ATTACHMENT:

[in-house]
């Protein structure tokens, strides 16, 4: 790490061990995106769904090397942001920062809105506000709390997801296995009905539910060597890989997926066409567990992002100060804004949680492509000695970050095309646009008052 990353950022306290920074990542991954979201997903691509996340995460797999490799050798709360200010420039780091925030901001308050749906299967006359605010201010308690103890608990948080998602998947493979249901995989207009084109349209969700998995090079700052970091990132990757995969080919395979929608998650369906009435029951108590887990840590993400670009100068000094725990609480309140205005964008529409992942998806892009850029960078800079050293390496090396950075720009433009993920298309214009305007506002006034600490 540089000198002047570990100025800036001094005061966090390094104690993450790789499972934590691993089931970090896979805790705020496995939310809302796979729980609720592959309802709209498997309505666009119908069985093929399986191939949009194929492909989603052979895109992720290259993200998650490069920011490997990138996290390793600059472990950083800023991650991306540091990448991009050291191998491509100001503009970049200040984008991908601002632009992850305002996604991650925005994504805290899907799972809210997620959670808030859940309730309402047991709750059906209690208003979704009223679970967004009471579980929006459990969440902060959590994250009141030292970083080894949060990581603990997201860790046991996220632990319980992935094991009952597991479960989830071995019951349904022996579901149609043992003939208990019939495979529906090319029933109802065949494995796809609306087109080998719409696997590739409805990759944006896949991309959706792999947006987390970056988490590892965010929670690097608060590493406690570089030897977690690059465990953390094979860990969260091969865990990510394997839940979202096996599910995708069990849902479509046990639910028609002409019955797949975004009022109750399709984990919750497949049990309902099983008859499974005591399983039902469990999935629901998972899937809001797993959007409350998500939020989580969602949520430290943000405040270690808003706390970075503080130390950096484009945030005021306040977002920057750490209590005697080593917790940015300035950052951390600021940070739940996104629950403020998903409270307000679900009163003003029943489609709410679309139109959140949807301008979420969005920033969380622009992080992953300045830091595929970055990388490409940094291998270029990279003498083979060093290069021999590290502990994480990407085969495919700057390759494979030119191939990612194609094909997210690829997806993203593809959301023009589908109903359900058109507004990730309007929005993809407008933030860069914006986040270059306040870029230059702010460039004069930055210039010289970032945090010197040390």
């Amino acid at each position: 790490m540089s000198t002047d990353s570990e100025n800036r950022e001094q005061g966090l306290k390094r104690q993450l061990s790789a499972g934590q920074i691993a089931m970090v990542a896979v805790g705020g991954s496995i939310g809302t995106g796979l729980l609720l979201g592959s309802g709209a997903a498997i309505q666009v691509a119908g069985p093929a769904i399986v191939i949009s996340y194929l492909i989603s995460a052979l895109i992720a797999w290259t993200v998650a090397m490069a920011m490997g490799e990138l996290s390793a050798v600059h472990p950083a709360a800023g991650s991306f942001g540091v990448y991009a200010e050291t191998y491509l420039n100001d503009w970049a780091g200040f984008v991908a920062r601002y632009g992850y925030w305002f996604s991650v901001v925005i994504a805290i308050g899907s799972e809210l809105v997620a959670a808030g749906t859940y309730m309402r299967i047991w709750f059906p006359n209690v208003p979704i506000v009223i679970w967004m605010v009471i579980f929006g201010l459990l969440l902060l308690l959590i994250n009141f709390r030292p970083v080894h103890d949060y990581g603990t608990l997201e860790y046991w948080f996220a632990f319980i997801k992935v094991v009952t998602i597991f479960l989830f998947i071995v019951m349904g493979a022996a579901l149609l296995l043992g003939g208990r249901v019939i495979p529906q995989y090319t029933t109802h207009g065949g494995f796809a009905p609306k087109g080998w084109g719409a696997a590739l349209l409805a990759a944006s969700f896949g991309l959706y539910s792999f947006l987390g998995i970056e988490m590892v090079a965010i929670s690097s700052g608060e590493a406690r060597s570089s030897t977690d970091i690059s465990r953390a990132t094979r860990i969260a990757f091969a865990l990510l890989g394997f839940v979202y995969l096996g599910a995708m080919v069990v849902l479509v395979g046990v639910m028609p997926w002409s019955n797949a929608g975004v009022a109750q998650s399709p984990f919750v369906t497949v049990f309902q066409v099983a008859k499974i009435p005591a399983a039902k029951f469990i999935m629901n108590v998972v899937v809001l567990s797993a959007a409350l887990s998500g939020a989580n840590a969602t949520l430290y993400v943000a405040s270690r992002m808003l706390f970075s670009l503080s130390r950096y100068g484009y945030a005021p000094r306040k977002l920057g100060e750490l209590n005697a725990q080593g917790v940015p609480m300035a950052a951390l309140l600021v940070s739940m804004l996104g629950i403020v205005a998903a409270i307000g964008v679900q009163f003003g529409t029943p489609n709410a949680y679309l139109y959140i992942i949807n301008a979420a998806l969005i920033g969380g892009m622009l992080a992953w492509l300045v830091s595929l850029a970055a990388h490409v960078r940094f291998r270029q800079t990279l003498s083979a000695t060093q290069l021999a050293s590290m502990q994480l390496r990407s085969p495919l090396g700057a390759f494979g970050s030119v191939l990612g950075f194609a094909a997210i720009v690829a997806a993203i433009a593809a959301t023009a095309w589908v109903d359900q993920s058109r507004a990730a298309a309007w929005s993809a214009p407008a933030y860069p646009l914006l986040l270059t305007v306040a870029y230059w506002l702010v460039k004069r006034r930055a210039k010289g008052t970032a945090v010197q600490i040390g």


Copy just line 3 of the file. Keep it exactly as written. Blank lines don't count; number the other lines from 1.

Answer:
């Amino acid at each position: 790490m540089s000198t002047d990353s570990e100025n800036r950022e001094q005061g966090l306290k390094r104690q993450l061990s790789a499972g934590q920074i691993a089931m970090v990542a896979v805790g705020g991954s496995i939310g809302t995106g796979l729980l609720l979201g592959s309802g709209a997903a498997i309505q666009v691509a119908g069985p093929a769904i399986v191939i949009s996340y194929l492909i989603s995460a052979l895109i992720a797999w290259t993200v998650a090397m490069a920011m490997g490799e990138l996290s390793a050798v600059h472990p950083a709360a800023g991650s991306f942001g540091v990448y991009a200010e050291t191998y491509l420039n100001d503009w970049a780091g200040f984008v991908a920062r601002y632009g992850y925030w305002f996604s991650v901001v925005i994504a805290i308050g899907s799972e809210l809105v997620a959670a808030g749906t859940y309730m309402r299967i047991w709750f059906p006359n209690v208003p979704i506000v009223i679970w967004m605010v009471i579980f929006g201010l459990l969440l902060l308690l959590i994250n009141f709390r030292p970083v080894h103890d949060y990581g603990t608990l997201e860790y046991w948080f996220a632990f319980i997801k992935v094991v009952t998602i597991f479960l989830f998947i071995v019951m349904g493979a022996a579901l149609l296995l043992g003939g208990r249901v019939i495979p529906q995989y090319t029933t109802h207009g065949g494995f796809a009905p609306k087109g080998w084109g719409a696997a590739l349209l409805a990759a944006s969700f896949g991309l959706y539910s792999f947006l987390g998995i970056e988490m590892v090079a965010i929670s690097s700052g608060e590493a406690r060597s570089s030897t977690d970091i690059s465990r953390a990132t094979r860990i969260a990757f091969a865990l990510l890989g394997f839940v979202y995969l096996g599910a995708m080919v069990v849902l479509v395979g046990v639910m028609p997926w002409s019955n797949a929608g975004v009022a109750q998650s399709p984990f919750v369906t497949v049990f309902q066409v099983a008859k499974i009435p005591a399983a039902k029951f469990i999935m629901n108590v998972v899937v809001l567990s797993a959007a409350l887990s998500g939020a989580n840590a969602t949520l430290y993400v943000a405040s270690r992002m808003l706390f970075s670009l503080s130390r950096y100068g484009y945030a005021p000094r306040k977002l920057g100060e750490l209590n005697a725990q080593g917790v940015p609480m300035a950052a951390l309140l600021v940070s739940m804004l996104g629950i403020v205005a998903a409270i307000g964008v679900q009163f003003g529409t029943p489609n709410a949680y679309l139109y959140i992942i949807n301008a979420a998806l969005i920033g969380g892009m622009l992080a992953w492509l300045v830091s595929l850029a970055a990388h490409v960078r940094f291998r270029q800079t990279l003498s083979a000695t060093q290069l021999a050293s590290m502990q994480l390496r990407s085969p495919l090396g700057a390759f494979g970050s030119v191939l990612g950075f194609a094909a997210i720009v690829a997806a993203i433009a593809a959301t023009a095309w589908v109903d359900q993920s058109r507004a990730a298309a309007w929005s993809a214009p407008a933030y860069p646009l914006l986040l270059t305007v306040a870029y230059w506002l702010v460039k004069r006034r930055a210039k010289g008052t970032a945090v010197q600490i040390g």